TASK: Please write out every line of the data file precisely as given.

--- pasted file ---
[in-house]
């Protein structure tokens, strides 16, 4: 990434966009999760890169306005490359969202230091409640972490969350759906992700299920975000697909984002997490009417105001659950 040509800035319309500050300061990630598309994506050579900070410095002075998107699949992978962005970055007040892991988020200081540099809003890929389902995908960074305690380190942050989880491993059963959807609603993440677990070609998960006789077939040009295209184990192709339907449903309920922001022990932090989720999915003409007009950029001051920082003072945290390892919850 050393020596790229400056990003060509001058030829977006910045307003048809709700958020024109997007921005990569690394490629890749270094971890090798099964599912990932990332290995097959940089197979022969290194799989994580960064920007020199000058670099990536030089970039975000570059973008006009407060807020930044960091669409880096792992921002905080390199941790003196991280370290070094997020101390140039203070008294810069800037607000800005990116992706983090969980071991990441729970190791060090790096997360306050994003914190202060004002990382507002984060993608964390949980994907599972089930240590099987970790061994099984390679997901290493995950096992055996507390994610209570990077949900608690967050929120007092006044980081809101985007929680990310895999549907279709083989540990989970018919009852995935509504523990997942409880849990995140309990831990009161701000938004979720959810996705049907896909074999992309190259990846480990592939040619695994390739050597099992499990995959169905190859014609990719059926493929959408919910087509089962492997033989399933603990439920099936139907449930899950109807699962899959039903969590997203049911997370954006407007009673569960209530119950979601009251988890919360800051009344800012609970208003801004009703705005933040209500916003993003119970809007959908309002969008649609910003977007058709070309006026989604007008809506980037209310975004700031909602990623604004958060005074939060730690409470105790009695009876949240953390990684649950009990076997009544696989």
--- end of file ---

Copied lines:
[in-house]
């Protein structure tokens, strides 16, 4: 990434966009999760890169306005490359969202230091409640972490969350759906992700299920975000697909984002997490009417105001659950 040509800035319309500050300061990630598309994506050579900070410095002075998107699949992978962005970055007040892991988020200081540099809003890929389902995908960074305690380190942050989880491993059963959807609603993440677990070609998960006789077939040009295209184990192709339907449903309920922001022990932090989720999915003409007009950029001051920082003072945290390892919850 050393020596790229400056990003060509001058030829977006910045307003048809709700958020024109997007921005990569690394490629890749270094971890090798099964599912990932990332290995097959940089197979022969290194799989994580960064920007020199000058670099990536030089970039975000570059973008006009407060807020930044960091669409880096792992921002905080390199941790003196991280370290070094997020101390140039203070008294810069800037607000800005990116992706983090969980071991990441729970190791060090790096997360306050994003914190202060004002990382507002984060993608964390949980994907599972089930240590099987970790061994099984390679997901290493995950096992055996507390994610209570990077949900608690967050929120007092006044980081809101985007929680990310895999549907279709083989540990989970018919009852995935509504523990997942409880849990995140309990831990009161701000938004979720959810996705049907896909074999992309190259990846480990592939040619695994390739050597099992499990995959169905190859014609990719059926493929959408919910087509089962492997033989399933603990439920099936139907449930899950109807699962899959039903969590997203049911997370954006407007009673569960209530119950979601009251988890919360800051009344800012609970208003801004009703705005933040209500916003993003119970809007959908309002969008649609910003977007058709070309006026989604007008809506980037209310975004700031909602990623604004958060005074939060730690409470105790009695009876949240953390990684649950009990076997009544696989």